In the 1960s Sunderland played a series of friendlies against some of the top sides in Europe, including Eusebio’s Benfica, Belgium’s Standard Liege, and Sparta Rotterdam of the Netherlands - and came out on top in all of them.
However, that winning streak would be brought to an end by Dukla Prague, the Czechoslovak Army side, who also played games against Derby County and a Glentoran XI in Belfast on a mid-season tour of the United Kingdom during an international break.
Even though we had all the accessories required for a big match atmosphere - and the floodlights too - cold weather kept the crowds from flocking to this midweek exhibition match.
But the 7,300 who did make it were treated to a demonstration of the best that modern European football had to offer, with the ball flicked around the Roker Park pitch like it was a game of Subbuteo.
The following day’s Newcastle Journal waxed lyrical about the visitors:
Dukla played the typical continental game, with number on the players’ backs meaning nothing by English standards.
The side from Praha simply were too good for Ian McColl’s men, who had lost two on the bounce in Division One and were dropping rapidly down the league table as Christmas approached.
One of their gang, their number nine, Josef Masopust, was certainly no headless center-forward. A former Balon D’Or winner, the classy international spent the entire game in midfield directing the play.
He was one of three players on show that evening who had been in the side beaten 3-1 by Brazil in the 1962 World Cup Final, and because of that, he probably thought he was better than us.
With such pedigree, it’s no surprise that they made the game look easy and, not long after the quarter-hour mark, they opened the scoring through a low shot from Ivan Novak from 18 yards.
There were chances at either end before the break, Knebork going close to making it 0-2. Our attack, however, never seemed to work, like it was powered by some sort of dodgy transformer - Gary Moore missing chances, again and again.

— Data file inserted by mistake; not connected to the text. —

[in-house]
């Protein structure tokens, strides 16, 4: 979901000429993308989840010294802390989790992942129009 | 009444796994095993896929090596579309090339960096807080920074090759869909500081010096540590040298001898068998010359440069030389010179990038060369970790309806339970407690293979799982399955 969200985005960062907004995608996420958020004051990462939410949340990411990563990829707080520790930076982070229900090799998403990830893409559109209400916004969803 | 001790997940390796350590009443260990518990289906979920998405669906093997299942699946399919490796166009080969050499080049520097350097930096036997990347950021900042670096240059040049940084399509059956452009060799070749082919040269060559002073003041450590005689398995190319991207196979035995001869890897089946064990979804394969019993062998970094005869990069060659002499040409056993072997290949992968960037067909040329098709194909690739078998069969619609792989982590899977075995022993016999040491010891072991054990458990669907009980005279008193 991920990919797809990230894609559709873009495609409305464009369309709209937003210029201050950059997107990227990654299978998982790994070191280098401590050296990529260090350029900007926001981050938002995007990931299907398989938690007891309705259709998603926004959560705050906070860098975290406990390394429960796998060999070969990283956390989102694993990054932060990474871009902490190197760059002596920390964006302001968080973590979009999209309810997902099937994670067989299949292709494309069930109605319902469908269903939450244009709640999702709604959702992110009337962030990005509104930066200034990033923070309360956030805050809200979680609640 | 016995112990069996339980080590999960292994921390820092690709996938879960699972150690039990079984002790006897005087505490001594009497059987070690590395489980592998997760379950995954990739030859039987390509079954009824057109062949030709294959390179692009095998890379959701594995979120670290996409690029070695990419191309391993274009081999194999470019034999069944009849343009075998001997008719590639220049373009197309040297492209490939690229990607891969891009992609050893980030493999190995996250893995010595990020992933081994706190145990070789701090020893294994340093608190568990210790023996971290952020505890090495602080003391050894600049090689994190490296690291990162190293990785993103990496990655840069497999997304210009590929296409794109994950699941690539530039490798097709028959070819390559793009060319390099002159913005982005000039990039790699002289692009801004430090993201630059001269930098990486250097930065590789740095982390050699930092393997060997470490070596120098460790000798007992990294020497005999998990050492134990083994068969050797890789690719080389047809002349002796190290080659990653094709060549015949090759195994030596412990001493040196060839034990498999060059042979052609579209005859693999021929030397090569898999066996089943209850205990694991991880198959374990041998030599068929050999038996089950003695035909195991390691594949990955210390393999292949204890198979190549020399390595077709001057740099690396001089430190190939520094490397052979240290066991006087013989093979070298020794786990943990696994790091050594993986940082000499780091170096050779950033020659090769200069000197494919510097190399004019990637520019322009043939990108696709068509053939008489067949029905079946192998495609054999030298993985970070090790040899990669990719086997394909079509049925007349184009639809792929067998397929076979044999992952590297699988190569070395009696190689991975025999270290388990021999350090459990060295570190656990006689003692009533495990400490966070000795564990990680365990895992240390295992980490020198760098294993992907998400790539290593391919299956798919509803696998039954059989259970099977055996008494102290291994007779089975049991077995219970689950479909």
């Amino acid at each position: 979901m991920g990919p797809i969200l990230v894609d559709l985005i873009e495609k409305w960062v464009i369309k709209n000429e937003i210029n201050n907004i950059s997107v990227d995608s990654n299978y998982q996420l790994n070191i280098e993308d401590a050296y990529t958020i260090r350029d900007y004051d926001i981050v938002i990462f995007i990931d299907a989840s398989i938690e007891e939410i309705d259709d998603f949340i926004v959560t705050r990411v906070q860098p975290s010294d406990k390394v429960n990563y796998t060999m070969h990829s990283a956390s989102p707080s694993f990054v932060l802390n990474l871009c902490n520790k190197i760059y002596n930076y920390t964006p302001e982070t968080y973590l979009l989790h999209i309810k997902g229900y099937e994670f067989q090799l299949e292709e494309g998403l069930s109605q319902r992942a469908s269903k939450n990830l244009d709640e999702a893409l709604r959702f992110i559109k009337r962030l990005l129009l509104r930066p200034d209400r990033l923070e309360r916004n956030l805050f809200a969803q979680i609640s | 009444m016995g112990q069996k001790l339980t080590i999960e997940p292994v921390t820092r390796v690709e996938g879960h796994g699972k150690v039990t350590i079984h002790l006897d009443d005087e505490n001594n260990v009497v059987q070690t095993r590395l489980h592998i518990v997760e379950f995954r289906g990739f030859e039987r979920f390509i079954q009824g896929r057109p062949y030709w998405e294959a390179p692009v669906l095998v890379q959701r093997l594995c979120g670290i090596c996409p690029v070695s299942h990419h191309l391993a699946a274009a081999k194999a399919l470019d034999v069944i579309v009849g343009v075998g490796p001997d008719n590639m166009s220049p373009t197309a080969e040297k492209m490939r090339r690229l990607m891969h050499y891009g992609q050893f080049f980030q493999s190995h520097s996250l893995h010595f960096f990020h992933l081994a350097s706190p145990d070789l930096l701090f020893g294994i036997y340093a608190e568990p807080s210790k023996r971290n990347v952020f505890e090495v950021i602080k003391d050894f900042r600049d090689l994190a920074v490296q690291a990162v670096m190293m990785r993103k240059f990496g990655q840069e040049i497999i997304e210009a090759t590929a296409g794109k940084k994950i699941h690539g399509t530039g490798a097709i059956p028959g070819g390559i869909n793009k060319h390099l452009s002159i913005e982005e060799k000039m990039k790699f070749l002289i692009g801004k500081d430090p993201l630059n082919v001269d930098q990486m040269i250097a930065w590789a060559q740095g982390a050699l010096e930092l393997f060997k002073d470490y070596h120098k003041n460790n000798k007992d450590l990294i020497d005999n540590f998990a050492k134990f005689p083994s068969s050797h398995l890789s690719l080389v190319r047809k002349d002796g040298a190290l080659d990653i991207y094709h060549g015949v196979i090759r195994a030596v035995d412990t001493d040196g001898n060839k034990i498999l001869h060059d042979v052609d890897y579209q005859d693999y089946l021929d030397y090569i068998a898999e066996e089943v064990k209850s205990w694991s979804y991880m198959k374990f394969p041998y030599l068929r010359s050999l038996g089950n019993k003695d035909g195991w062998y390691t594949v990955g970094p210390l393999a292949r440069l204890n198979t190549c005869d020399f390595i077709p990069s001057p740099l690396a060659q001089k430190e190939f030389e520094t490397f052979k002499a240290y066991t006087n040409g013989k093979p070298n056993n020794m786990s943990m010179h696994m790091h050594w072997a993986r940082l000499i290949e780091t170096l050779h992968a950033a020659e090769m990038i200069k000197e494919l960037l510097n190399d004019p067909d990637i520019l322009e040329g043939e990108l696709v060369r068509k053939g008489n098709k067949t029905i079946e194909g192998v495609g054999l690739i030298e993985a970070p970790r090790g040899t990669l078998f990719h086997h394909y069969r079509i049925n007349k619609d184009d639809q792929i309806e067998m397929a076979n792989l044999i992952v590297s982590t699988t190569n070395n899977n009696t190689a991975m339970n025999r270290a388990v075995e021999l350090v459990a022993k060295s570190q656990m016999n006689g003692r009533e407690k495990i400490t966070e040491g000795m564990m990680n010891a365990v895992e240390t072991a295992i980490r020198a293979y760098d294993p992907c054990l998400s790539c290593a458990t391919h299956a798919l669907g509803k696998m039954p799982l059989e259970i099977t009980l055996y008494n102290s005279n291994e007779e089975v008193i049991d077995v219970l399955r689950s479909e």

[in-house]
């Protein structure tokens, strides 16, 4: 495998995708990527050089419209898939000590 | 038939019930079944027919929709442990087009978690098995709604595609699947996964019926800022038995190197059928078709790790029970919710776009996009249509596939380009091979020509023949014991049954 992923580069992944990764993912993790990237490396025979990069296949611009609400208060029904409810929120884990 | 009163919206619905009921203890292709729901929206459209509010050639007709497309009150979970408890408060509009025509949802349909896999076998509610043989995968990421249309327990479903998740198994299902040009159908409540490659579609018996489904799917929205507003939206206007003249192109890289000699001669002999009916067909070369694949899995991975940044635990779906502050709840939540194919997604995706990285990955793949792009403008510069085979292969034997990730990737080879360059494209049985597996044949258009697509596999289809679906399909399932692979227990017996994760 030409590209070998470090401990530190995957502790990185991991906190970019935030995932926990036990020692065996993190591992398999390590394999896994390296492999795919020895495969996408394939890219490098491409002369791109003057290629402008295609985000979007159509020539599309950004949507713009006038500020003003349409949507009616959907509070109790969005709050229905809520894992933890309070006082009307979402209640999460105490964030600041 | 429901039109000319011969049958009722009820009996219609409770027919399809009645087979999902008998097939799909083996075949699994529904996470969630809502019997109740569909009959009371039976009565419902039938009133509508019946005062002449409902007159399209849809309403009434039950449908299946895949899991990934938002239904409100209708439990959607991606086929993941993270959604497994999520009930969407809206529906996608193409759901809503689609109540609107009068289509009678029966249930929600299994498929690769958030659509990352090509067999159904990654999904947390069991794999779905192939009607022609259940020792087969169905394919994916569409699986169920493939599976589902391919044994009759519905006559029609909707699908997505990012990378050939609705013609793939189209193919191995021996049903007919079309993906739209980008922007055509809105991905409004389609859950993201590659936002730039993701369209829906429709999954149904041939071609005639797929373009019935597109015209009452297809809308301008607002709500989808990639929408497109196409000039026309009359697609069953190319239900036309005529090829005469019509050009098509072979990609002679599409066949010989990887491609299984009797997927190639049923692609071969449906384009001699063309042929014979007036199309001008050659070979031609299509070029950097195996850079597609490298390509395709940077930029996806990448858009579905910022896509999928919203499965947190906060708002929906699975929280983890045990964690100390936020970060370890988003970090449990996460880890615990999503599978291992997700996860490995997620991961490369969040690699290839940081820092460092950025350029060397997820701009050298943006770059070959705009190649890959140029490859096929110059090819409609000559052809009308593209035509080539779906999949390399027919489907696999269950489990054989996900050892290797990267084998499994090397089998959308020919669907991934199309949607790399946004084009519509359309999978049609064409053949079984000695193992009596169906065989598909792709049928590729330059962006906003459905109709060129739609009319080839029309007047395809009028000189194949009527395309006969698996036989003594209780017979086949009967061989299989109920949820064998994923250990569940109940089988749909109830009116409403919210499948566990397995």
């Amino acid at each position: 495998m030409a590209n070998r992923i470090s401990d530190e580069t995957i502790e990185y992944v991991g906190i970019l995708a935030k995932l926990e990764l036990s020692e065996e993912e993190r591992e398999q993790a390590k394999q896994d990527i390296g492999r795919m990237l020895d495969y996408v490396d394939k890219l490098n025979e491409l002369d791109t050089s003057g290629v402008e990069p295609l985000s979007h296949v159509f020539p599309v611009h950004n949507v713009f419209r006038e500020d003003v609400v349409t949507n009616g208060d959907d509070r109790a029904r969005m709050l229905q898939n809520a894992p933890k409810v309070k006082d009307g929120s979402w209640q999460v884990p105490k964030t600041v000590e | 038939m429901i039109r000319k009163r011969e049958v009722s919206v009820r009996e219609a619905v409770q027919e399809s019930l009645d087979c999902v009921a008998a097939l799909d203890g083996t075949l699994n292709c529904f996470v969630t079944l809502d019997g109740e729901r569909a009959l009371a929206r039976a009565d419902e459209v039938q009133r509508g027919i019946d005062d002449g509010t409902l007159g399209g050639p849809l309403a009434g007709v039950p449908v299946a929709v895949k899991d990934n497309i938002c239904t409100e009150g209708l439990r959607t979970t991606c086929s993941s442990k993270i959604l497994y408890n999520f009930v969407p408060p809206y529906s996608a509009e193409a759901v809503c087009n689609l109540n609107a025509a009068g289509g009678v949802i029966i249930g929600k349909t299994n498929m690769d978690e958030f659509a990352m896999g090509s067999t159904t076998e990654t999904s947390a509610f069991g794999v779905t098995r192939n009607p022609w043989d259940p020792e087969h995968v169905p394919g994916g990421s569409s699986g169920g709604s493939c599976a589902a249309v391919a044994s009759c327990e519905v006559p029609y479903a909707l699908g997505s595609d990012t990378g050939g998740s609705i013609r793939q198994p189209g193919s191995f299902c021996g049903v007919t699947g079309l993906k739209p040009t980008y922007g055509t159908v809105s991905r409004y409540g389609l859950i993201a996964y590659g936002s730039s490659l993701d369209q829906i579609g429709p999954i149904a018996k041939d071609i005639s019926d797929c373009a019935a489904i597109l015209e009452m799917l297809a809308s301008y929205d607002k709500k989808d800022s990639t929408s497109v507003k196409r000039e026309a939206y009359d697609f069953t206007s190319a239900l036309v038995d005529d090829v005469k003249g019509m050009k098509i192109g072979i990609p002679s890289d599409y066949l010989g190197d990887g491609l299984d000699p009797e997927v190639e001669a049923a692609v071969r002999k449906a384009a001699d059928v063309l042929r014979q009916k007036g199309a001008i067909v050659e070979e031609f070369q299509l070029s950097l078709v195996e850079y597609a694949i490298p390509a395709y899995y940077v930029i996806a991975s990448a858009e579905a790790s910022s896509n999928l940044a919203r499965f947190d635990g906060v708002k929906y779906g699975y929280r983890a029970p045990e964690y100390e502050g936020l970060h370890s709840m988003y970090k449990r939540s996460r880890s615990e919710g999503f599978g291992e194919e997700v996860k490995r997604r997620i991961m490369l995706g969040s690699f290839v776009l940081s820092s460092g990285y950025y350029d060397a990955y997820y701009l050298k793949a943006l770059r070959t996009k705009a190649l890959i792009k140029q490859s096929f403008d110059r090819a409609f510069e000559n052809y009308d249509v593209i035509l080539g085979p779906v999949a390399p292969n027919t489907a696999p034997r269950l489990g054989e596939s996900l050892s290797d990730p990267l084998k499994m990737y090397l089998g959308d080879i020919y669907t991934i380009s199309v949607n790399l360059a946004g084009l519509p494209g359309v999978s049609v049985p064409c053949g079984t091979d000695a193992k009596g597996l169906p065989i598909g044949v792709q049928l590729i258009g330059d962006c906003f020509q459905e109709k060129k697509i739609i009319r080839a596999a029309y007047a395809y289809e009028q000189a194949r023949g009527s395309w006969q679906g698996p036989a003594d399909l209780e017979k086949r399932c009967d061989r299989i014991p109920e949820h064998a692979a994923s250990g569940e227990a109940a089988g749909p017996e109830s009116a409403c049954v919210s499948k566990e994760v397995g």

Dukla made three changes at half time and Nicky Sharkey came off the bench for the Lads, who then pushed for an equaliser but they never seriously troubled the Czech number one Ivo Viktor, whose only real test came when he saved a fierce shot from Len Ashurst early on in the game.
Jan Brumovsky converted a flowing move on 66 minutes before he was limped off injured, and it was plain sailing from then on in for the Bohemians. The football lesson was completed a few minutes from time when Dave Elliot’s backpass was intercepted by Miroslav Rodr, who slotted the ball past Sandy McLaughlan to make it three-nil.
Dukla was the top side in Czechoslovak football back then and would go on to win their eighth domestic league title on goal ratio that season. Although the national side didn’t make it to the 1966 World Cup, they did visit Wembley later that year with Viktor starring in a 0-0 draw that had, according to the archives, everything bar goals.
Dukla’s heyday was the 1960s and 1970s, their last domestic title coming in 1982. But they - and that iconic yellow and claret shirt - left a lasting impression on British football culture and it was immortalised by Merseyside indie band Half Man Half Biscuit on a B-side in 1986.
A select few on Wearside could say they saw it in the flesh.